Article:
NEWPORT—While the greater majority of citizens have benefited from sheltering during the days of the COVID-19 pandemic, opting to distance themselves from others and avoid crowds where they might contract the virus, a segment of the population have found themselves suffering more than usual.

These are domestic violence victims, stuck at home with their abusers.

Van Wolfe, SafeSpace Executive Director, and Dr. Rich Lloyd, a member of SafeSpace board of directors, spent Tuesday spreading the word about the critical situation.

According to Wolfe, “We have a 26-bed shelter and regularly have 20-25 victims with us. Right now we’re running three to five.”

Why such a drop?

“The abusers are telling their victims, ‘You don’t have a place to go. They also say the court system is not operation, which, of course, is untrue. They taunt their victims, saying, ‘Go ahead and call! There’s no one to come!”

“The victims also don’t have the respite of going to work, to church, or to other locations and getting away from the situation for at least a few hours,” she added.

This is not a situation peculiar to the local area.

“We have about 50 shelters across Tennessee,” said Wolfe, “and they are all reporting the same issues.” The local shelter serves Sevier, Cocke, Jefferson, and Grainger Counties.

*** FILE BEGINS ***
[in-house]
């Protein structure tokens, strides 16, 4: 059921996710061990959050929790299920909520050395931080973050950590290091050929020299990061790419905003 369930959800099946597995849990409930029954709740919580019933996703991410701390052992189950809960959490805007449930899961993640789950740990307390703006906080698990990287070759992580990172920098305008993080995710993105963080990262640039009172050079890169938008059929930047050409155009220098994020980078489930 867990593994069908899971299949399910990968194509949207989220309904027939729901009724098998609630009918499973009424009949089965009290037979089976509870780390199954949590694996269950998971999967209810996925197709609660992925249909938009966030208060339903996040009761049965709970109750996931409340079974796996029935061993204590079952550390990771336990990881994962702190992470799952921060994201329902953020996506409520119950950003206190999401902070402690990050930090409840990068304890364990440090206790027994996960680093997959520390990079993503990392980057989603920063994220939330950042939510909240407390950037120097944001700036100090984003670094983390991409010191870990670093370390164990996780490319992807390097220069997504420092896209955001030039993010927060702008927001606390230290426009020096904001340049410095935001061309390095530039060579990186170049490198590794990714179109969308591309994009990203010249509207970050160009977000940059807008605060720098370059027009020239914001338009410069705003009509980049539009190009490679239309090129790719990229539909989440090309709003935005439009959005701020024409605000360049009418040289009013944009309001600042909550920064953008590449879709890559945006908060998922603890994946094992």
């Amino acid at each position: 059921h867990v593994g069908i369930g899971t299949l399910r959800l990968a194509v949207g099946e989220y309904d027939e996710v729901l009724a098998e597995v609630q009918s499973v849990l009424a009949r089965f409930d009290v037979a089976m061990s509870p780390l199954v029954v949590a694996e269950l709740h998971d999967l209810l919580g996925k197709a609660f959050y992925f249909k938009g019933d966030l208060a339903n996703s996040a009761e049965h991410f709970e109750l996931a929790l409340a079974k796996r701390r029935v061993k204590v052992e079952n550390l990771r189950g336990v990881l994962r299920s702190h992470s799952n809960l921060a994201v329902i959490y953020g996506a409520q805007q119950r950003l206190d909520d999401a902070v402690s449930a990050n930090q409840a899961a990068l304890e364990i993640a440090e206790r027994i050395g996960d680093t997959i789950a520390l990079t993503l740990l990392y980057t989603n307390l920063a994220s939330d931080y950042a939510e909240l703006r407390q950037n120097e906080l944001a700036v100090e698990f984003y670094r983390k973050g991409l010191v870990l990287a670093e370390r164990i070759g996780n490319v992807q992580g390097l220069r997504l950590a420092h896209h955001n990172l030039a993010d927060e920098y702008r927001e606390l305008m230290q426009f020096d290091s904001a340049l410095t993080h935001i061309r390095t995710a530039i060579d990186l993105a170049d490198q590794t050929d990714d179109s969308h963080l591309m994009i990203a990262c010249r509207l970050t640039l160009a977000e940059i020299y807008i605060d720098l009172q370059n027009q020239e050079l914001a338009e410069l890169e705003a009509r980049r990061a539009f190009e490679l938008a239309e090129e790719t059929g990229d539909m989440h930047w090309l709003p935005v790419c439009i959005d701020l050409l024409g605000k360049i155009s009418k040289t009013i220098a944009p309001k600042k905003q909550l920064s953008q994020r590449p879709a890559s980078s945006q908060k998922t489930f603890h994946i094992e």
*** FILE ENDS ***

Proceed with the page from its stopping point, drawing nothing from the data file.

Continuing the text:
“History has shown that during natural disasters, domestic violence numbers go up,” said Lloyd.

“We’ve also heard that some victims are afraid the shelters are not healthy. That isn’t so,” continued Wolfe. “Masks and gloves are worn and cleaning occurs several times daily. The shelter is large enough that people can socially distance themselves easily. Please dispel this fear.”

Wolfe and Lloyd want victims to know they can call the crisis line – 1-800-244-5968 – twenty-four hours a day. “They can also contact us on our website,, or FaceBook at Safe Space of East Tennessee, plus they can message us on Face Book or email. Sometimes this is their only way of contacting us,” Wolfe said.

SafeSpace is funded mostly through VOCA (Victims of Crime Act), a federal agency. But local fundraisers help, too, such as the United Way and Emergency Food and Shelter Money (FEMA).

“We also get money through victims’ assessment orders from the courts. Locally our main fundraiser is our annual gala, held each spring. This year’s event had to be cancelled.”

As a result of such loss of funding the local shelter is in need of “in kind support” - toilet paper, cleaning products, and personal hygiene items. “We receive much of this from local churches,” explained Wolfe, “but because they haven’t been having services, we’re way down.”

In closing, Wolfe and Lloyd emphasized their message to domestic violence victims: “Yes, we are here. Yes, you can get help. Everything is free; everything is confidential. We are not shut down!”

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